Robert Lloyd, CFA
It Better Be A Taper Tantrum
Updated: May 16, 2021
In 2013, the Fed announced they would reduce stimulus by lowering the amount of bond purchases in the future. Naturally, the bond market threw a fit.
Long term yields rose, the Fed capitulated and resumed purchases.
Stocks didn't care because the economic growth was accelerating.
In 1994 and 2013, stocks didn't care about rate increases.
In 1972 and 2000 stocks cared a lot about the rate increases.
Long term interest rates are on the move. While the central banks focus on moving short-term rates, the market calibrates growth, inflation, supply and demand to determine long-term interest rates. If inflation is rising and a deluge of government bonds is hitting the market, prices will weaken and yields will go up. Today we see both of these concerns as the economy accelerates out of the pandemic recession and Congress debates a $1.9 trillion stimulus program funded with debt.
Figure 1 - 10 year bond yields for the US, Australia, Germany and Japan
The 2013 Scenario
In 2013, the Fed announced they would begin slowing their stimulus policy by lowering their purchase of US Treasury bonds. This period is affectionately called “The Taper Tantrum” where the bond market fell and interest rates rose. Stocks did not care because the economy was expanding and the interest rate increase was not thought to be a threat to growth. The Fed hopes this is the situation we face in 2021.
Figure 2 - The Taper Tantrum Of 2013
The 1994 Scenario
There is some justification for the view that short-term pops in interest rates are not fatal for the stock market. A situation similar to 2013 occurred in 1994.
Figure 3 - The Rate Increase Of 1994
Rising Interest Rates Create Problems
Every post-war recession in the United States has been associated with a rise in short-term or long-term interest rates. At this point, it is not clear if the current rise in rates is enough to worry about, but the big unknown is the impact on our growing pile of debt. Both the public sector and private sector have added substantially to their debt burdens in the last 20 years. Higher debt loads mean that when rates rise, interest expense rises significantly.
Figure 4 - Interest Rate Changes And Recessions
Figure 5 - Rising Debt Levels Last 30 Years
Two Scenarios Nobody Wants To See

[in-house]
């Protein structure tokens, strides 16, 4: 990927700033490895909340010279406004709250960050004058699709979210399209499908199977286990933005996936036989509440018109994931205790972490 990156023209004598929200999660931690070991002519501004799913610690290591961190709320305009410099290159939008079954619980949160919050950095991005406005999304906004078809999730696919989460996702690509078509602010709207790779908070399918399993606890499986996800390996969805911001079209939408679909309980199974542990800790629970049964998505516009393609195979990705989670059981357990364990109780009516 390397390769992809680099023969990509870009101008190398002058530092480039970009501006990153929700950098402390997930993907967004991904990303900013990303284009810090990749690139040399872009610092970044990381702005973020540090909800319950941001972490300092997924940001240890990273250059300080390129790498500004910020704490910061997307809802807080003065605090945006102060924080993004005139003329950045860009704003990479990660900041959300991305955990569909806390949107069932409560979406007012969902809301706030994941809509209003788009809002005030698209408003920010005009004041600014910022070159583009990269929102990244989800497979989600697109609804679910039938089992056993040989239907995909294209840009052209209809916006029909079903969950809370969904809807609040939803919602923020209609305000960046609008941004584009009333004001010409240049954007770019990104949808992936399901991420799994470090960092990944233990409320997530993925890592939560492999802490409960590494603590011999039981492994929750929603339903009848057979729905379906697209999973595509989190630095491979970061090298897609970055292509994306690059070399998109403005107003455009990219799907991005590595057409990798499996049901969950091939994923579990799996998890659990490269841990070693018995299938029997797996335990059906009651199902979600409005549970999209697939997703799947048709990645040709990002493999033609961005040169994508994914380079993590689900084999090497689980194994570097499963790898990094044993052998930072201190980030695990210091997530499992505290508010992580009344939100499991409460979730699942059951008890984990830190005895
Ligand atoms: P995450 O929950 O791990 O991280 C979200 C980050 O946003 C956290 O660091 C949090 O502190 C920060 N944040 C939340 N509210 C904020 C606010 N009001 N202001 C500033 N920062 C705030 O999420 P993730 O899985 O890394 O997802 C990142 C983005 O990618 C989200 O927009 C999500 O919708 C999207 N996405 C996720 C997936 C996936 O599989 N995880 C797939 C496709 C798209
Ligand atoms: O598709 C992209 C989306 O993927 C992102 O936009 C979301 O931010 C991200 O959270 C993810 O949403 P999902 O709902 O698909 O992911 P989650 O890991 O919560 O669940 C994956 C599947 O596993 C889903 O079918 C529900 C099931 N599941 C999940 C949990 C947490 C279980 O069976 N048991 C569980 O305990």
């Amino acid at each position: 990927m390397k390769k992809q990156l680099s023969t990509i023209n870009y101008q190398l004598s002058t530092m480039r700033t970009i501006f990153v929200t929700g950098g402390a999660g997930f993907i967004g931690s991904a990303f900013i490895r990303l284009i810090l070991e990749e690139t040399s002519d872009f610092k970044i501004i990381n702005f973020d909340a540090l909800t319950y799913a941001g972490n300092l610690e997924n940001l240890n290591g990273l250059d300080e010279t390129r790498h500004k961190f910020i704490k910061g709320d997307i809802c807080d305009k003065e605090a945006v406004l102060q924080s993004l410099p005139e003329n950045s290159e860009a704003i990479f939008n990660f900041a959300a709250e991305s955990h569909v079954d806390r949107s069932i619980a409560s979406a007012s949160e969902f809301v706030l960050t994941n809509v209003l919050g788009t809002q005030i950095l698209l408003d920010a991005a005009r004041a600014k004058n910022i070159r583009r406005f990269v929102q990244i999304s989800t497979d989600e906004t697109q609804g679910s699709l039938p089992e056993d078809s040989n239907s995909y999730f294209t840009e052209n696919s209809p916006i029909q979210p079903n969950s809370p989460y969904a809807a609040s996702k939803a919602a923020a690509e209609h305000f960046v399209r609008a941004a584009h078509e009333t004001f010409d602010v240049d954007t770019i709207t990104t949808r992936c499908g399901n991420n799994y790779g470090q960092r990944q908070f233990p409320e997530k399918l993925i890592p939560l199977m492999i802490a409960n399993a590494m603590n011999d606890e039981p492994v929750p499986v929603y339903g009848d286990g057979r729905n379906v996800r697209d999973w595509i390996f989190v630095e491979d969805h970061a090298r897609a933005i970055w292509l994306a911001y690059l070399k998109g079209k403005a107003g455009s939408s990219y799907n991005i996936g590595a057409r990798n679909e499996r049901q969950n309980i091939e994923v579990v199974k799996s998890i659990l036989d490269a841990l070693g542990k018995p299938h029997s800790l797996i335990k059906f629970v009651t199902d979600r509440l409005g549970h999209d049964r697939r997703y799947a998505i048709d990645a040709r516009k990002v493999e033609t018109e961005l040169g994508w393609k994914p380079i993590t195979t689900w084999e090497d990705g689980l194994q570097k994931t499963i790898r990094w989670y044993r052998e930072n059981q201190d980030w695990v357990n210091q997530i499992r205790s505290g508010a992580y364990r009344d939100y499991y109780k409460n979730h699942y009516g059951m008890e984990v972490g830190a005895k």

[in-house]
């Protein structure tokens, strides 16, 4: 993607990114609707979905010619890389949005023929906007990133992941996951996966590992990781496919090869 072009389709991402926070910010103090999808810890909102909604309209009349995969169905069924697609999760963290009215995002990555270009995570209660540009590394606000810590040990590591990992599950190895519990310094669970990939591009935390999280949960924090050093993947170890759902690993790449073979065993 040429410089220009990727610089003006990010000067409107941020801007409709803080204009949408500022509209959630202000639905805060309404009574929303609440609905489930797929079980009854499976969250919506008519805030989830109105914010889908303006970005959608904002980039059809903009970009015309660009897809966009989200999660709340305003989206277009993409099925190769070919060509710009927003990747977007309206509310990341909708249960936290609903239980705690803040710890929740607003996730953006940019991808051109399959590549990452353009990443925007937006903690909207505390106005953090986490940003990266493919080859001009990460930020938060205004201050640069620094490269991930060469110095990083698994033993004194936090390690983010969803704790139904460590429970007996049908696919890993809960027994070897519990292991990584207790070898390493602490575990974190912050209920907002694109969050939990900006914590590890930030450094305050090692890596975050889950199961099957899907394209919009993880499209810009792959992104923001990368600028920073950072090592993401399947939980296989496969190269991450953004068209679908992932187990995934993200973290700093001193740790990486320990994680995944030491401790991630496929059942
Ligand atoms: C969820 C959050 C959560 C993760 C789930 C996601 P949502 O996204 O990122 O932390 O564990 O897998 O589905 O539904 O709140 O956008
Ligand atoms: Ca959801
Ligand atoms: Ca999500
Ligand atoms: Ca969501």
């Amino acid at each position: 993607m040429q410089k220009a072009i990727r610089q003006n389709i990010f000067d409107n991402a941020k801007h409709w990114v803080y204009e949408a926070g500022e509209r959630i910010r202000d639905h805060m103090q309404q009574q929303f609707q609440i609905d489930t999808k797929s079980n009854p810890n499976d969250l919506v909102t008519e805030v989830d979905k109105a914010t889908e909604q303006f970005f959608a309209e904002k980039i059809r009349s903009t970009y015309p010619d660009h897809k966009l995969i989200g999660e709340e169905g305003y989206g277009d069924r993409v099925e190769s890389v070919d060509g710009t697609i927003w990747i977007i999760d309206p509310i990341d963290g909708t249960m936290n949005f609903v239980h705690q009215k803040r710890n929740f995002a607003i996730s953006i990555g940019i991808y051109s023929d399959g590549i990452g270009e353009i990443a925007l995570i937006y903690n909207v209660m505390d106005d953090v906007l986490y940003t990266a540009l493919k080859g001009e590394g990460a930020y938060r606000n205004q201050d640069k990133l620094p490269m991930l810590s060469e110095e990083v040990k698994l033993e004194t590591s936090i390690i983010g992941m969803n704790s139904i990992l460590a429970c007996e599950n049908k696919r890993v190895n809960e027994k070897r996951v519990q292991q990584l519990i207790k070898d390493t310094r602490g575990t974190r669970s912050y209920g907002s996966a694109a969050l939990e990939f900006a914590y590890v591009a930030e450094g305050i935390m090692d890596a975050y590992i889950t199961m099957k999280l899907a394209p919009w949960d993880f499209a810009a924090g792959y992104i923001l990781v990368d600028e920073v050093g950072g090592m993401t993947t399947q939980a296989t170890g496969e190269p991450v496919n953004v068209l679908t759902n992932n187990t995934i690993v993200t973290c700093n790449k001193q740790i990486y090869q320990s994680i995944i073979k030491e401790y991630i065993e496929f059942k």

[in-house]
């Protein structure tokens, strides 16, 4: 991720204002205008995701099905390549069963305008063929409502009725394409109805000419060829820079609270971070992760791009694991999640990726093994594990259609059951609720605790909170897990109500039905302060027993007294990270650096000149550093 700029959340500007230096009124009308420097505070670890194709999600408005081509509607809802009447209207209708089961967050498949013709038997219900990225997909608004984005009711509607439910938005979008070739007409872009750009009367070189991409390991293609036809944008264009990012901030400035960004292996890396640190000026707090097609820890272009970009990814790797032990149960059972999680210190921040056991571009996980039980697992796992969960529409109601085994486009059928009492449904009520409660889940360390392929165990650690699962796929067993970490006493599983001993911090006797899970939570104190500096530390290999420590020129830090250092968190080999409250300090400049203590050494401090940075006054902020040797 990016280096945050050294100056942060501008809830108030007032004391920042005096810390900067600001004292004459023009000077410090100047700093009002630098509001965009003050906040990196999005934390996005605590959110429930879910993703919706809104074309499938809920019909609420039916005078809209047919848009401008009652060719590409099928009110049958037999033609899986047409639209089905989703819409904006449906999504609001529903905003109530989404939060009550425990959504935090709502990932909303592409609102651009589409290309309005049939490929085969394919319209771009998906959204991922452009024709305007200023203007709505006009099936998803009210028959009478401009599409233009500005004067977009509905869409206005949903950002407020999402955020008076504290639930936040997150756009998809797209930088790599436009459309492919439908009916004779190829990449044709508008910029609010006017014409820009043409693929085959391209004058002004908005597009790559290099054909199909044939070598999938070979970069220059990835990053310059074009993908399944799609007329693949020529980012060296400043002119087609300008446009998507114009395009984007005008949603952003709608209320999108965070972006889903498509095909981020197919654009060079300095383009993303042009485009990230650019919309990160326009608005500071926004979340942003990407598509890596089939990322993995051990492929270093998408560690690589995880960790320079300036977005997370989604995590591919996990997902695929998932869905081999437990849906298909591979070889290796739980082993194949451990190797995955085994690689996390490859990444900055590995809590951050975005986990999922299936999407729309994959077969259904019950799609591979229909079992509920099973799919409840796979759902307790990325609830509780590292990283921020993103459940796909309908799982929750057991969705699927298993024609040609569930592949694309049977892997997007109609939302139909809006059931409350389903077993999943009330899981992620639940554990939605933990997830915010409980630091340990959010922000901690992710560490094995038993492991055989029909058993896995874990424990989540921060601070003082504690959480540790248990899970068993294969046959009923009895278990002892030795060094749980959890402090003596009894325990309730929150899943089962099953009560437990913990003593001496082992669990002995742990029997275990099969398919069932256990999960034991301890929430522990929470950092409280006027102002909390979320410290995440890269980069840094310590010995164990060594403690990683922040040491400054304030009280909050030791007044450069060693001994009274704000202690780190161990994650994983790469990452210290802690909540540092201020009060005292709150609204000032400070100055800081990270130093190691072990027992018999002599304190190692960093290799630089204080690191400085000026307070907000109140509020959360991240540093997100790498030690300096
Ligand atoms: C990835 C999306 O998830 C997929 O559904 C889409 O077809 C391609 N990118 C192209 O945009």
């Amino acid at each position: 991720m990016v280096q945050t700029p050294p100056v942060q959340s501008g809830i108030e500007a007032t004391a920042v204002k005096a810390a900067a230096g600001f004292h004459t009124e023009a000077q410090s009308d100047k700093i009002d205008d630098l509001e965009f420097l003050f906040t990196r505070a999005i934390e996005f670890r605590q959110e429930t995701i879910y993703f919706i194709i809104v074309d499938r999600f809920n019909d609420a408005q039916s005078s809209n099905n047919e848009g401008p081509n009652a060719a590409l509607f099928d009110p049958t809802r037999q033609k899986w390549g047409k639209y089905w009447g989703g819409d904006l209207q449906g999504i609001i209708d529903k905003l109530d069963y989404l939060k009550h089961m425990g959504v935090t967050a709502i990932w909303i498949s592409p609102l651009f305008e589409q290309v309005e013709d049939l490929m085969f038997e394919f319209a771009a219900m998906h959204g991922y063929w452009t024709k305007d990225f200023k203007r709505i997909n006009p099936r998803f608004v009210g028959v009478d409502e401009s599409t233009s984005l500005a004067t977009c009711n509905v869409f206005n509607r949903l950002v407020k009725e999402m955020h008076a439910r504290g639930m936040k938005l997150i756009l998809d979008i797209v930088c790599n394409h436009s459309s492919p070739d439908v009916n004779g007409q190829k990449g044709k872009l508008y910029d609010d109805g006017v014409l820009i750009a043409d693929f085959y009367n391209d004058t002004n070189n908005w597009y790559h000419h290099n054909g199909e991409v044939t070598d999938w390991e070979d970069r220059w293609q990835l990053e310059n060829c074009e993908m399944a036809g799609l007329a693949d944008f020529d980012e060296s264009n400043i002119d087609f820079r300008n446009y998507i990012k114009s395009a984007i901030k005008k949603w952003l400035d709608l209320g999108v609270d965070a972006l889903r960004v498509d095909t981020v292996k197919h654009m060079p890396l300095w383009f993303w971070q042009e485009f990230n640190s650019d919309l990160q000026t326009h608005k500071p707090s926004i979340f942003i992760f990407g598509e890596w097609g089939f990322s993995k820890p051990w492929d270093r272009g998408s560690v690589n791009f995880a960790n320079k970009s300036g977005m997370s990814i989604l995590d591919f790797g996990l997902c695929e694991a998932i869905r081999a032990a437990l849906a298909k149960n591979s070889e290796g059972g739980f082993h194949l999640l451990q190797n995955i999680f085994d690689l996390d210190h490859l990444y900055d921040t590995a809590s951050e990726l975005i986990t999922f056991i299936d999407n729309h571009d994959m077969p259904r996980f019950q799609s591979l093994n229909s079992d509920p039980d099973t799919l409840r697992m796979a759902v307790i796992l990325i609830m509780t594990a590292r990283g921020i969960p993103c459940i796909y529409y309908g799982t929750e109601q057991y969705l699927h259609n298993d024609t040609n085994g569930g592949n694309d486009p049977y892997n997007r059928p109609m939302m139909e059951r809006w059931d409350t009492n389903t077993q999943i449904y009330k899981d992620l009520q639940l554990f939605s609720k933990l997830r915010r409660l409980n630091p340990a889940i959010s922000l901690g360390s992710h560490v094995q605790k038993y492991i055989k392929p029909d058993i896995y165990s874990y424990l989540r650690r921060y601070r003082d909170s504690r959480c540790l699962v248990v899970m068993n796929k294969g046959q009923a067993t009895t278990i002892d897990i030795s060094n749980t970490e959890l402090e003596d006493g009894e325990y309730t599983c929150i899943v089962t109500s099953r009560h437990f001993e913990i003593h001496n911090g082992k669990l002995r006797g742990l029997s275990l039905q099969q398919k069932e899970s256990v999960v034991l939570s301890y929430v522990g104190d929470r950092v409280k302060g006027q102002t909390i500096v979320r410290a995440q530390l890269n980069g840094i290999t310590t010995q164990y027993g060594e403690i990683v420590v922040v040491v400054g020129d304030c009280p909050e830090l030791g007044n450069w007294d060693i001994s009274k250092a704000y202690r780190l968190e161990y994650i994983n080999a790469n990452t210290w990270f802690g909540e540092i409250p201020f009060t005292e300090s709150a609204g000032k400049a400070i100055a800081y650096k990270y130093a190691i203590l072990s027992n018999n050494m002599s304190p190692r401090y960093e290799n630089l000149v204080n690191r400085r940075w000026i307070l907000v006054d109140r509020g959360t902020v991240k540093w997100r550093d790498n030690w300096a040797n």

Here are 2 charts every bond and equity analyst on Wall Street is looking at right now. The first shows us a mid-point in the dramatic rise of inflation during the 1960s and 1970s. In this particular case, we had a confluence of several events that made the impact of the interest rate increase and subsequent recession/bear market very painful:
1. President Nixon took the dollar off the gold standard.
2. OPEC started their first oil embargo.
3. Bank regulatory changes made it easier for banks to lend.
Figure 6 - The 1972 Scenario
The second chart shows a period most of us remember; a time of rising interest rates, mild economic deterioration, extraordinary high valuations, a "new" trading paradigm, and a confident Fed. In 1998, the Fed added stimulus after the Asian currency crisis and over fears of Year-2000 (Y2K) computer problems. After 2000, they began to reduce stimulus. The year 2000 is not a perfect analog to 2021, but is worth looking at.
Figure 7 - The 2000 Scenario
Debt-to-GDP Ratio As Proxy For Indebtedness
There was one off-setting factor not widely discussed in the 1972 scenario. After World War II, broad debt levels remained constant as the US economy grew in the 1950s and 1960s, resulting in a fall in the critical debt-to-GDP ratio. This meant the 1970s rise in interest rates was less painful for the broad economy because overall debt levels were low compared to the size of the economy. Today, that situation is reversed and we are carrying record levels of debt as a society. It is unclear what changes in interest rates mean for the economy, but it is safe to say we are more sensitive to changes than in 1970 or 2000.
Figure 8 - Federal Debt-to-GDP Ratio 1940-2020
The markets are turning their focus to interest rates and away from pandemic problems. It is too early to say if the recent rise in interest rates is enough to derail the economic recovery and equity bull market. They key factors to watch will be the bond market's willingness to accept large Federal debt sales and the Federal Reserve's ability to suppress interest rates. The bond market is like a long running poker game, with the stakes rising the longer the game continues.
Robert Lloyds, CFA®
Chief Investment Officer
Lloyds Intrepid Wealth Management
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